Nativity Scenes Questioned

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“Christmas isn’t a dirty word.”1

nativity

Nativity scenes in public places have become the yearly target of those who demand that those around them refrain from mentioning Jesus Christ in any God-honoring way in their presence. Yet our constitutionally protected American freedoms allow these public expressions of honor for the Lord. Each year many public officials are intimidated into disregarding those rights, forcing Christians to appeal to the courts for protection. Image credit: cafemom.com at http://www.Examiner.com.

“No other federal holiday is blacklisted like Christmas,” says Liberty Counsel attorney Mat Staver. “It’s okay to say ‘Merry Christmas.’”1 Yet it is all too common for public officials and private business owners to be intimidated into trying to excise Christ from Christmas. That happened four years ago in Warren, Michigan, when the Freedom from Religion Foundation sent a threatening letter to the Macomb County Road Commission, and the city subsequently denied a permit for a nativity scene that had graced the Mound Road median every Christmas for sixty-three years. The Satawa family had placed the nativity scene there every year since 1945 when community leaders decided the display could be placed in the median, so the family filed suit claiming the permit denial involved a violation of their First Amendment rights.

The nativity scene will return next Saturday after its four-year absence. The Sixth Circuit U.S. Court of Appeals has ruled that the private display erected by the Satawa family each year is constitutional and that the city’s denial of a permit for it violated their First Amendment rights. The First Amendment of the Constitution of the United States guarantees:

Congress shall make no law respecting an establishment of religion, or prohibiting the free exercise thereof; or abridging the freedom of speech, or of the press; or the right of the people peaceably to assemble, and to petition the Government for a redress of grievances.

Though likely to be accompanied by a disparaging banner from the atheist group, the court’s verdict is in plenty of time for Christmas, and the display will soon be up. John Satawa says, “I’m very happy we’re able to keep Christ in Christmas. My feeling is, this is a great victory for Christians in this country.”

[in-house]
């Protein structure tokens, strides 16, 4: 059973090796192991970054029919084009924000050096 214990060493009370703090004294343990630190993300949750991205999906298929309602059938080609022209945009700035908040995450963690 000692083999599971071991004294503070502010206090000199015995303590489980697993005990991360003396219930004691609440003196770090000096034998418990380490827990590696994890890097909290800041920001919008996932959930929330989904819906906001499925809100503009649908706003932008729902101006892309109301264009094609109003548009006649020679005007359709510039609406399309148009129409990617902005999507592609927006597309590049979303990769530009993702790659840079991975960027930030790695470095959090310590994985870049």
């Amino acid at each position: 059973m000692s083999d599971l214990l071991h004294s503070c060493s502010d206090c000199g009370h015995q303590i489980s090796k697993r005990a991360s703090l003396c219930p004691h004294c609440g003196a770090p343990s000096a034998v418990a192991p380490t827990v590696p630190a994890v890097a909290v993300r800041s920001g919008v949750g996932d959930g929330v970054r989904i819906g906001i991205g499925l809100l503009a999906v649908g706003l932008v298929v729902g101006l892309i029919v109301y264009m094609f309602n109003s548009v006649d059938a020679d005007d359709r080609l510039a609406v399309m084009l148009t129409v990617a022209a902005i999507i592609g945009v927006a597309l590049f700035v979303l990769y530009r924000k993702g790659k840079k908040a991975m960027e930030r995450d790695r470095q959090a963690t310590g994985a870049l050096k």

“Unfortunately some public officials mistakenly believe that censoring religious viewpoints from the public square is the safest approach, when, in fact, that violates the First Amendment,” explains Staver.2 Yet despite common opinion, even public schools are not legally barred from Christ-honoring expression in speech, symbol, and song. Liberty Counsel points this out in its December 4 press release:

Public schools are not religion-free zones. Classroom discussion of the religious aspects of the holidays is permissible. A holiday display in a classroom may include a nativity scene or other religious imagery, so long as the context also includes secular symbols. A choral performance may include religious songs. Indeed the majority of the songs may be religious, so long as the performance also includes secular holiday songs. If the students select their own songs, there is no requirement that the songs include secular numbers. Students may distribute religious Christmas cards to their classmates during non-instructional time, and students who are not required to wear uniforms may wear clothing with religious words and religious jewelry.”1

Not only does the First Amendment protect American freedom to publicly celebrate the birth of Christ, business owners should note that the latest Rasmussen Reports telephone survey shows 70% of Americans prefer to be wished “Merry Christmas” instead of “Happy Holidays.”3

So don’t be intimidated. It’s time to take back Christmas.

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Footnotes

  1. Liberty Counsel press release December 4, 2012, www.lc.org/index.cfm?PID=14100&PRID=1259. Liberty Counsel, founded in 1989, is a non-profit litigation, education, and policy organization dedicated to protecting religious freedom, the sanctity of life, and the family.
  2. Liberty Counsel press release, December 5, 2012, www.lc.org/index.cfm?PID=14100&PRID=1258.
  3. “70% Prefer ‘Merry Christmas’ Over ‘Happy Holidays’ on Store Signs, Rasmussen Reports, November 29, 2011, http://www.rasmussenreports.com/public_content/lifestyle/holidays/november_2011/70_prefer_merry_christmas_over_happy_holidays_on_store_signs.

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